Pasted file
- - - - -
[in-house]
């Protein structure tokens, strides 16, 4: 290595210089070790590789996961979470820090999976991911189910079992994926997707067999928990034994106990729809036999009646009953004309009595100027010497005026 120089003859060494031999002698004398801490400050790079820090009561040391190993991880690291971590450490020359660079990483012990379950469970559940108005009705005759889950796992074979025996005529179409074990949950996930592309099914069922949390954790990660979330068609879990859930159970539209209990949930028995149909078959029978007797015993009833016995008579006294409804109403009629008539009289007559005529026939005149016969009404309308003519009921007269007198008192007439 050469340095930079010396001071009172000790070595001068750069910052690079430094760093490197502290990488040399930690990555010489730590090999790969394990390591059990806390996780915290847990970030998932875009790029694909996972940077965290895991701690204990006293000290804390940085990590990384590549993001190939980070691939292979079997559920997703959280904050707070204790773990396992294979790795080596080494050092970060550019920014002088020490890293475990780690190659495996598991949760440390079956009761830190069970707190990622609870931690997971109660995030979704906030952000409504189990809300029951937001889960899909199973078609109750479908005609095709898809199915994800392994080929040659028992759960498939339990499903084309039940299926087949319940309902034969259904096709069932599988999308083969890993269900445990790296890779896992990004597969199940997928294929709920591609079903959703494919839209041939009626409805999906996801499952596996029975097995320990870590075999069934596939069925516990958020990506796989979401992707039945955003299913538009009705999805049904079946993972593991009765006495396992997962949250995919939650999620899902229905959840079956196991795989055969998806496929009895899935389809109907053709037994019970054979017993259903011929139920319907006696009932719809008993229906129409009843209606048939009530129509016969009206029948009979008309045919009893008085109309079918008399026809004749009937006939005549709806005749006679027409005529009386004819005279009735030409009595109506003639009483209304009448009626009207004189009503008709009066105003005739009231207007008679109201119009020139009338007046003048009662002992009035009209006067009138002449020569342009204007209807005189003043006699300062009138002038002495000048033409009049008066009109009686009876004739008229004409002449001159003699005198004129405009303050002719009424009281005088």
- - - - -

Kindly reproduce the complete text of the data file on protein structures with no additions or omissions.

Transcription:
[in-house]
């Protein structure tokens, strides 16, 4: 290595210089070790590789996961979470820090999976991911189910079992994926997707067999928990034994106990729809036999009646009953004309009595100027010497005026 120089003859060494031999002698004398801490400050790079820090009561040391190993991880690291971590450490020359660079990483012990379950469970559940108005009705005759889950796992074979025996005529179409074990949950996930592309099914069922949390954790990660979330068609879990859930159970539209209990949930028995149909078959029978007797015993009833016995008579006294409804109403009629008539009289007559005529026939005149016969009404309308003519009921007269007198008192007439 050469340095930079010396001071009172000790070595001068750069910052690079430094760093490197502290990488040399930690990555010489730590090999790969394990390591059990806390996780915290847990970030998932875009790029694909996972940077965290895991701690204990006293000290804390940085990590990384590549993001190939980070691939292979079997559920997703959280904050707070204790773990396992294979790795080596080494050092970060550019920014002088020490890293475990780690190659495996598991949760440390079956009761830190069970707190990622609870931690997971109660995030979704906030952000409504189990809300029951937001889960899909199973078609109750479908005609095709898809199915994800392994080929040659028992759960498939339990499903084309039940299926087949319940309902034969259904096709069932599988999308083969890993269900445990790296890779896992990004597969199940997928294929709920591609079903959703494919839209041939009626409805999906996801499952596996029975097995320990870590075999069934596939069925516990958020990506796989979401992707039945955003299913538009009705999805049904079946993972593991009765006495396992997962949250995919939650999620899902229905959840079956196991795989055969998806496929009895899935389809109907053709037994019970054979017993259903011929139920319907006696009932719809008993229906129409009843209606048939009530129509016969009206029948009979008309045919009893008085109309079918008399026809004749009937006939005549709806005749006679027409005529009386004819005279009735030409009595109506003639009483209304009448009626009207004189009503008709009066105003005739009231207007008679109201119009020139009338007046003048009662002992009035009209006067009138002449020569342009204007209807005189003043006699300062009138002038002495000048033409009049008066009109009686009876004739008229004409002449001159003699005198004129405009303050002719009424009281005088």